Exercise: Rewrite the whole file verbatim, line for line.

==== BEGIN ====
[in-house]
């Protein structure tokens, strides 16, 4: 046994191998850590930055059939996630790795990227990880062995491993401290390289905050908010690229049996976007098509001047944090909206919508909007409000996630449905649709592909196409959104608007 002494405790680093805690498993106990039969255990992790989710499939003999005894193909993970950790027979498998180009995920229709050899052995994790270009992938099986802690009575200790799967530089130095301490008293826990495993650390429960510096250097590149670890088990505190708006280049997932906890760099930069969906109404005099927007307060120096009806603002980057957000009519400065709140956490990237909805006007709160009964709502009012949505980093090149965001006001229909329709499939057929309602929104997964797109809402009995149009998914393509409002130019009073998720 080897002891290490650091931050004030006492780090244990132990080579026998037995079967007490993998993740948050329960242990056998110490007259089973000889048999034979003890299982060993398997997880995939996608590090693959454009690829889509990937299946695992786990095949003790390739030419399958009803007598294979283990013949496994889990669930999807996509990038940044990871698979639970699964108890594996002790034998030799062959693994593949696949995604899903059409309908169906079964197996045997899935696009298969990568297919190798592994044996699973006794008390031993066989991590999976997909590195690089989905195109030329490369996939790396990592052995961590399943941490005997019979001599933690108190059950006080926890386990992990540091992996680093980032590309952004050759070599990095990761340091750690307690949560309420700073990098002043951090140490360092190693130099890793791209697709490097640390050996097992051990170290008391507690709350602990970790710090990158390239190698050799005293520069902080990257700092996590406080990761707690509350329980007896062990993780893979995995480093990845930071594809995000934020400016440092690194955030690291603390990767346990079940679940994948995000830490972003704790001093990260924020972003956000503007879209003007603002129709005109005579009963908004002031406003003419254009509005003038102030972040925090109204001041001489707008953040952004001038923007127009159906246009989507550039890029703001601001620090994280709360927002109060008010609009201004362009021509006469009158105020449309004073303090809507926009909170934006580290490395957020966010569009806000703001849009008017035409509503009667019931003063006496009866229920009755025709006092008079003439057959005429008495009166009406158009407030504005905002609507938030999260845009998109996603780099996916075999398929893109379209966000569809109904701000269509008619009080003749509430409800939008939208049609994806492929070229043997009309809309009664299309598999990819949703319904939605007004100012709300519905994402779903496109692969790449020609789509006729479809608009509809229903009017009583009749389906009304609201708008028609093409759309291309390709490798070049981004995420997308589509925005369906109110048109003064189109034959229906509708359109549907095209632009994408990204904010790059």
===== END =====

[in-house]
């Protein structure tokens, strides 16, 4: 046994191998850590930055059939996630790795990227990880062995491993401290390289905050908010690229049996976007098509001047944090909206919508909007409000996630449905649709592909196409959104608007 002494405790680093805690498993106990039969255990992790989710499939003999005894193909993970950790027979498998180009995920229709050899052995994790270009992938099986802690009575200790799967530089130095301490008293826990495993650390429960510096250097590149670890088990505190708006280049997932906890760099930069969906109404005099927007307060120096009806603002980057957000009519400065709140956490990237909805006007709160009964709502009012949505980093090149965001006001229909329709499939057929309602929104997964797109809402009995149009998914393509409002130019009073998720 080897002891290490650091931050004030006492780090244990132990080579026998037995079967007490993998993740948050329960242990056998110490007259089973000889048999034979003890299982060993398997997880995939996608590090693959454009690829889509990937299946695992786990095949003790390739030419399958009803007598294979283990013949496994889990669930999807996509990038940044990871698979639970699964108890594996002790034998030799062959693994593949696949995604899903059409309908169906079964197996045997899935696009298969990568297919190798592994044996699973006794008390031993066989991590999976997909590195690089989905195109030329490369996939790396990592052995961590399943941490005997019979001599933690108190059950006080926890386990992990540091992996680093980032590309952004050759070599990095990761340091750690307690949560309420700073990098002043951090140490360092190693130099890793791209697709490097640390050996097992051990170290008391507690709350602990970790710090990158390239190698050799005293520069902080990257700092996590406080990761707690509350329980007896062990993780893979995995480093990845930071594809995000934020400016440092690194955030690291603390990767346990079940679940994948995000830490972003704790001093990260924020972003956000503007879209003007603002129709005109005579009963908004002031406003003419254009509005003038102030972040925090109204001041001489707008953040952004001038923007127009159906246009989507550039890029703001601001620090994280709360927002109060008010609009201004362009021509006469009158105020449309004073303090809507926009909170934006580290490395957020966010569009806000703001849009008017035409509503009667019931003063006496009866229920009755025709006092008079003439057959005429008495009166009406158009407030504005905002609507938030999260845009998109996603780099996916075999398929893109379209966000569809109904701000269509008619009080003749509430409800939008939208049609994806492929070229043997009309809309009664299309598999990819949703319904939605007004100012709300519905994402779903496109692969790449020609789509006729479809608009509809229903009017009583009749389906009304609201708008028609093409759309291309390709490798070049981004995420997308589509925005369906109110048109003064189109034959229906509708359109549907095209632009994408990204904010790059």